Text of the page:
To convict someone of being a party to a crime in Georgia, the State must prove guilt beyond a reasonable doubt. This requires demonstrating that the defendant was involved in the commission of the crime in one of the following ways: directly committing the crime, intentionally causing another person to commit the crime, aiding or abetting in the crime, or advising, encouraging, hiring, counseling, or procuring another to commit the crime.

What is the Penalty for a Conviction of “Party to a Crime” in Georgia?

In Georgia, if convicted as a party to a crime, the defendant faces the same penalties as if they had committed the crime themselves. According to O.C.G.A. § 16-2-21, the punishment mirrors that of the substantive offense. For instance, if found guilty as a party to murder, the penalty will be the same as for committing murder directly. This underscores the severity of party to a crime charges, making it crucial to have skilled legal representation from the Law Office of Adam D. Brown.

What are Defenses to “Party to a Crime” Charges in Georgia?

  • No Proof of Criminal Intent: To convict someone as a party to a crime, there must be evidence of common criminal intent. Without proof of such intent, a conviction cannot stand.
  • Presence at the Scene of the Crime: Simply being present at the scene of the crime, even with knowledge and approval, is insufficient to establish that the defendant was a party to the crime. This principle was upheld in Smith v. State, 188 Ga. App. 415 (1988).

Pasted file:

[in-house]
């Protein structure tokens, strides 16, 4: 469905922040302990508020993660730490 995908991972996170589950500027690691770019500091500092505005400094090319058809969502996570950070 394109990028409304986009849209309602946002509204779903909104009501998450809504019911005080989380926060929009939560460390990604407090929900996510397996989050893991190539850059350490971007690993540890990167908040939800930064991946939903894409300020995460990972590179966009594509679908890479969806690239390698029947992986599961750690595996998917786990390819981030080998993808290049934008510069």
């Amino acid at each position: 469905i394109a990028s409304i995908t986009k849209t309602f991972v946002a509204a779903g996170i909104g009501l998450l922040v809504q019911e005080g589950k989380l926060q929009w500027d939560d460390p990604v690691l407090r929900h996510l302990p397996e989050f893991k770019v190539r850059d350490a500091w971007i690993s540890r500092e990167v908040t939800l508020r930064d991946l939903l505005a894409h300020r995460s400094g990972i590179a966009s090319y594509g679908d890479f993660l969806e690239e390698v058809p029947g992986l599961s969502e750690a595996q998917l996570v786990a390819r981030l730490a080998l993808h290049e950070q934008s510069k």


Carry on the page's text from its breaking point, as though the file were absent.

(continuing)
• Approval Without Encouragement: Expressing approval of an action without encouraging it does not make one a party to the crime. In Moore v. State, 255 Ga. 519 (1986), and Parker v. State, 155 Ga. App. 617 (1980), the courts found that mere approval, without active encouragement, does not constitute being a party to a crime.

What are Not Defenses to “Party to a Crime” Charges?

  • Not the Actual Perpetrator: Being a participant rather than the actual perpetrator does not absolve one of guilt. In Lobdell v. State, 256 Ga. 769 (1987), the court ruled that both the defendant and the accomplice could be convicted of murder, regardless of who fired the gun during the robbery.
  • Non-Participation in the Offense: In conspiracy cases, an act by one co-defendant is considered an act by all. Each co-defendant is fully responsible for the actions taken in furtherance of the common purpose, as if each had personally committed the act.

Contact the Law Office of Adam D. Brown, LLC

Being charged with a crime or even “party to a crime” doesn’t mean your rights go out the window. At the Law Office of Adam D. Brown, LLC, we will work diligently to protect your rights, reputation, and freedom.

Our compassionate lawyer will analyze the details of your case and determine the best legal strategy for moving forward. We will be by your side throughout the entire process.

It is our goal to get your charges reduced or dropped so that you can get on with your life. Don’t go through this stressful time alone—we are here to help.

Contact the Law Office of Adam D. Brown, LLC today at (404) 883-8893 for a free and confidential consultation about your case.